FIG. 5 is a schematic illustration of a work calibrator;
FIG. 6 is a sectional view similar to FIG. 1 but show- 3,626,746 Patented Dec. 14, 1971 ing another modification taken on the plane of the line 6-6 in FIG. 7;
FIG. 7 is a sectional view taken substantially in the plane of the line' 77 in FIG. 6;
FIG. 8 is a sectional view taken substantially in the plane of the line 88 in FIG. 6;
FIG. 9 is a sectional view showing another modification;
FIG. 10 is a sectional view taken substantially in the plane of the line 1010 in FIG. 9; and
FIGS. 11-14 are schematic views showing different forms and arrangements of shoes which may be used in the apparatus.
Referring now to the accompanying drawings in detail, and more particularly to FIGS. 1 and 2, the apparatus of the invention comprises a perimetric frame 10 which is adapted to have a slender piece of work 44 passed therethrough, the work 44 being, for example, a continuous casting, which is to be cross-sectionally reduced and shaped by the apparatus of the invention.
The inside of the frame 10 is provided with two pairs of flat, opposing surfaces 12 which are parallel to the axis of the frame as represented by the work piece 44. The frame also contains two pairs of blocks 14 which rest on a base member 18 in the frame, and upwardly tapered wedges 16 are interposed between the blocks 14 and the surfaces 12 of the frame. The blocks 14 have convex opposing surfaces, the axes of which are disposed in a common plane transverse to the longitudinal axis of the frame.
T-shaped keys 21 carried by the blocks 14 are slidable in T-slots formed in the inclined surfaces of the wedges 16- as shown in FIG. 2, so that when the wedges 16 are moved upwardly or downwardly in the frame 10, the blocks 14 are caused to move respectively toward and away from the work piece 44. The wedges 16 are slidably mounted on the frame surfaces 12 by suitable guides 36 and keys 38.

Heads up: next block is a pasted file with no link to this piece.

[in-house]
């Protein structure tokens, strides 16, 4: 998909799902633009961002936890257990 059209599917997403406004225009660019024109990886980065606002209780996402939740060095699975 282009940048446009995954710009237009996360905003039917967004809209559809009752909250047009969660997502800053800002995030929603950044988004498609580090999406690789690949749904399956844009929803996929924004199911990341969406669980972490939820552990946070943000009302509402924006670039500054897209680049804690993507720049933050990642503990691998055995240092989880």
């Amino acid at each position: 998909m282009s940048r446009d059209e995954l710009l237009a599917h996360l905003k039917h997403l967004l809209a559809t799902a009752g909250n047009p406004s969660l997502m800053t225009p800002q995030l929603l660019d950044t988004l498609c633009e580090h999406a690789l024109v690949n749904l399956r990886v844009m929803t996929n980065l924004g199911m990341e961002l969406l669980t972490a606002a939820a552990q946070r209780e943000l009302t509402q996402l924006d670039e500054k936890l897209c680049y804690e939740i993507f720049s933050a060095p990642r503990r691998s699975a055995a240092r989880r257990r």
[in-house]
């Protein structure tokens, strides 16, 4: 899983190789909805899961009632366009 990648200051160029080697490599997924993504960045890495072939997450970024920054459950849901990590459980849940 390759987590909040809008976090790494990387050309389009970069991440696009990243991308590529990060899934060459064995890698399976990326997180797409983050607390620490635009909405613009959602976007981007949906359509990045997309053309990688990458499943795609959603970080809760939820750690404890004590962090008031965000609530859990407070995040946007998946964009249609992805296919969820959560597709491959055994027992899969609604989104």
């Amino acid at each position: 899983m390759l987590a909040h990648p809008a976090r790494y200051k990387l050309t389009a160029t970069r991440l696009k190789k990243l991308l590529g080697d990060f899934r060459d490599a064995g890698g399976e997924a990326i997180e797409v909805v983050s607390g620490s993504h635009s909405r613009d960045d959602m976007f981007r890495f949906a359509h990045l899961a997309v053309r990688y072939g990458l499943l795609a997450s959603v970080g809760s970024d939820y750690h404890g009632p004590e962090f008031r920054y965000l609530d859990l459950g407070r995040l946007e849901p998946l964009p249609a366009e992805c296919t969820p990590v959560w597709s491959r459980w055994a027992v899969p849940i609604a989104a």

Two pairs of work engaging shoes 22 are slidable longitudinally on the convex surfaces of the blocks 14, the side edges of the shoes having flanges 26 which are slidably received in guides 24 of the blocks, as shown in FIG. 2. The shoes 22 have rigidly secured thereto the actual work engaging shoe members 28 with convex work engaging faces which are concentric with the convex surfaces of the blocks 14. It will be noted that the arrangement is such that when the shoes 22 are slid downwardly on the blocks 14, the convergent relationship of the convex surfaces of the blocks will cause the shoes to move inwardly into engagement with the work 44 by the shoe members 28. Conversely, when the shoes are slid upwardly, the shoe members 28 will move outwardly and out of engagement with the work.
The shoes 22 are slid upwardly and downwardly along the blocks 14 by levers 30 which are pivoted to the frame 10 as at 32, these levers having short end portions which operatively engage the shoes 22 in the manner of a balland-socket. The long end portions of the levers are connected to hydraulic or screw jacks 34, the operation of which is synchronized so that the levers 30 cause the shoes 22 to slide simultaneously and in the same direction.